Last month, we shared Google’s “test” screenshots showing what would happen if the proposed EU Copyright Directive came into effect. It showed a digital “ghost town” with a Google logo on top; no copy, no images, scant text, and some links without context.
Now the numbers are in, and it’s not a pretty picture either.
45% reduction in traffic to news publishers
“Even a moderate version of the experiment (where we showed the publication title, URL, and video thumbnails) led to a 45 percent reduction in traffic to news publishers,” said Kent Walker, Google’s SVP of Global Affairs.
Our experiment demonstrated that many users turned instead to non-news sites, social media platforms, and online video sites—another unintended consequence of legislation that aims to support high-quality journalism.Kent Walker, Google’s SVP of Global Affairs
Google said that it ran the experiment with a small percentage of users in the EU to understand the impact of the proposed EU Copyright Directive on users and publisher partners, “if we could show only URLs, very short fragments of headlines, and no preview images.” All versions of the experiment resulted in substantial traffic loss to news publishers, they found.
Considering that Google sends more than 50% of referral traffic to publishers, Google’s visual demonstration of what a dystopian future might look like had its intended effect. Soon after, eleven countries in the EU voted against the latest draft version of the Directive, and the Directive’s scheduled approval meeting was cancelled.
“In the next few days, European legislators meet to decide on a final text of the European Copyright Directive,” Google says in its post titled Now is the time to fix the EU copyright directive, also explaining why the company chose to release the numbers at this point.
While reiterating their support in updating copyright legislation for the digital age, they nevertheless warned of “unintended consequences” should the legislation go through.
The draft text continues to generate debate—and we have shared our concerns about its unintended consequences.
“Searches on Google even increased as users sought alternate ways to find information,” said Kent, citing another example of the unintended consequences of the proposed EU Copyright Directive, in which the search giant benefits rather than news publishers.
Articles of contention
To recap, these are the most contentious clauses in the proposed law:
- Article 11 would require Google, Microsoft
andother news aggregators to pay publishers for displaying news snippets. (Note: Earlier when snippet taxes were introduced in Spain and Germany, publishers reported plunging traffic on their sites.)
- Article 13 would require online platforms like Google, YouTube, Facebook, Twitter, Instagram and others to monitor and to install filters to prevent users from uploading copyrighted materials, which critics say could lead to censorship.
Cited below are Google’s points of view on what might happen if the proposed EU Copyright Directive came into effect.
“Let’s start with Article 13. The Parliament’s version would hold internet services directly liable for any copyright infringement in the content that people share on their platforms. We stand by our conviction that the draft rules aren’t carefully balanced, and would harm the thriving creative economy in Europe, including YouTube’s creator community.”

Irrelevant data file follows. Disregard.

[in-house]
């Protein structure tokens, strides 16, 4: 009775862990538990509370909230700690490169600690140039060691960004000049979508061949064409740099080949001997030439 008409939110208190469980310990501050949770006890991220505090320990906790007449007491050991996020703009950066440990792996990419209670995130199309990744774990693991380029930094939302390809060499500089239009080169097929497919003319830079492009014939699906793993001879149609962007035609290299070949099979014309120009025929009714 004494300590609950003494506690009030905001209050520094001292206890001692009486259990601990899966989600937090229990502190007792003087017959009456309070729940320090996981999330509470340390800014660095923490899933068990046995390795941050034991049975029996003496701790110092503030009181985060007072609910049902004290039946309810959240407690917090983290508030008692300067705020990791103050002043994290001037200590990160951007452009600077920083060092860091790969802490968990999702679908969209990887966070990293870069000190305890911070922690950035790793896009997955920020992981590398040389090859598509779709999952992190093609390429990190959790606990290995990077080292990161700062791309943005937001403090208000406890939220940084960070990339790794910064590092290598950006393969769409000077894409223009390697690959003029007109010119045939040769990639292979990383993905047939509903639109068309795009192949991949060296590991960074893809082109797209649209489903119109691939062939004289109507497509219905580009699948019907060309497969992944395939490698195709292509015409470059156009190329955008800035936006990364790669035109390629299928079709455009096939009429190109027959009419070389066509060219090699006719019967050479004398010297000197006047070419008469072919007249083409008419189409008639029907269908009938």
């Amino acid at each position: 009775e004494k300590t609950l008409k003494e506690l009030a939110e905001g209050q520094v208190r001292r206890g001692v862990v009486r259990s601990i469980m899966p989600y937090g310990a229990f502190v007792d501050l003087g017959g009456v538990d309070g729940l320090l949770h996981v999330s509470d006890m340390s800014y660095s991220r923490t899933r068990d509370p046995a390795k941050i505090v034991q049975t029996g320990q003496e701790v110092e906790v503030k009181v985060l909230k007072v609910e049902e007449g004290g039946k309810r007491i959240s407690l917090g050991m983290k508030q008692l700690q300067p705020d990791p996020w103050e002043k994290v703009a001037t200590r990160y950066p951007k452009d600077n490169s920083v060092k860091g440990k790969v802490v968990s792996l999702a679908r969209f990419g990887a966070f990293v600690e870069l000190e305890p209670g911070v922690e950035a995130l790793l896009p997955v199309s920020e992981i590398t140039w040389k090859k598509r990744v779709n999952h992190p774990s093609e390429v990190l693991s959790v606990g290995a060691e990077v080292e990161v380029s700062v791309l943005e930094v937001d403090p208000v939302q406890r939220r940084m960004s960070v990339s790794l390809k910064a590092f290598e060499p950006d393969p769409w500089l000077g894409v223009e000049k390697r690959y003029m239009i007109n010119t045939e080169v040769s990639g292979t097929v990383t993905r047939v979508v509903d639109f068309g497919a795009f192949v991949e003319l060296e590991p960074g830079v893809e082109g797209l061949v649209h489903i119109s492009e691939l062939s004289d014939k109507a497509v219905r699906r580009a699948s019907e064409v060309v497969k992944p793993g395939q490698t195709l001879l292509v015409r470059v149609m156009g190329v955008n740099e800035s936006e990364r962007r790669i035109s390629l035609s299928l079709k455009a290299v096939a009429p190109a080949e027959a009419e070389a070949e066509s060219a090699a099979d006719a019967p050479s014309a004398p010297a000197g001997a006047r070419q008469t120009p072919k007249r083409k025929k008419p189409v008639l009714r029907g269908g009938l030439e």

“Then there’s Article 11. We reiterate our commitment to supporting high-quality journalism. However, the recent debate shows that there’s a fundamental misunderstanding of the value of headlines and snippets—very short previews of what someone will find when he or she clicks a link. Reducing the length of the snippets to just a few individual words or short extracts will make it harder for consumers to discover news content and reduce overall traffic to news publishers.”
Not everyone agrees with Google’s interpretation, though. Earlier in a joint statement, the European Media Management Association, European Newspaper Publishers’ Association, European Publishers Council and News Media Europe claimed that Google had “intensified its scaremongering” about the possible impact of a new neighboring right for press publishers.
“[Google] wants to portray a doomsday scenario that would never happen,” said Angela Mills Wade, Executive Director of the European Publishers’ Council. “It’s an interpretation that is distorted in order to provide a picture which makes it look worse than it is.”
“Results would be bad for publishers”
Google has suggested “a better way forward,” saying that instead of a sweeping rule banning the use of even “individual words” or “very short extracts” without a specific contract, Article 11 should permit the sharing of facts and the use of traditional limited previews—whether text-based snippets or other visual formats like thumbnail photos—which provide needed context for web users.
It’s not realistic to expect that online services would be able to put commercial licenses in place with every single news publisher. If it’s only payment, and not quality, that decides which headlines users get to see, the results would be bad for both users and smaller and emerging publishers.Kent Walker, Google’s SVP of Global Affairs
Google points out this debate is not just about big tech companies, and that small publishers, civil rights organizations, academics, start-ups, creators, and consumers—with over 4.5 million people signing a Change.org petition that asks legislators to reconsider the Directive—all agree that the stakes are high, and the details matter.
“We call upon policy makers to listen to their ideas, and to find a solution that promotes rather than limits the creative economy,” it concludes.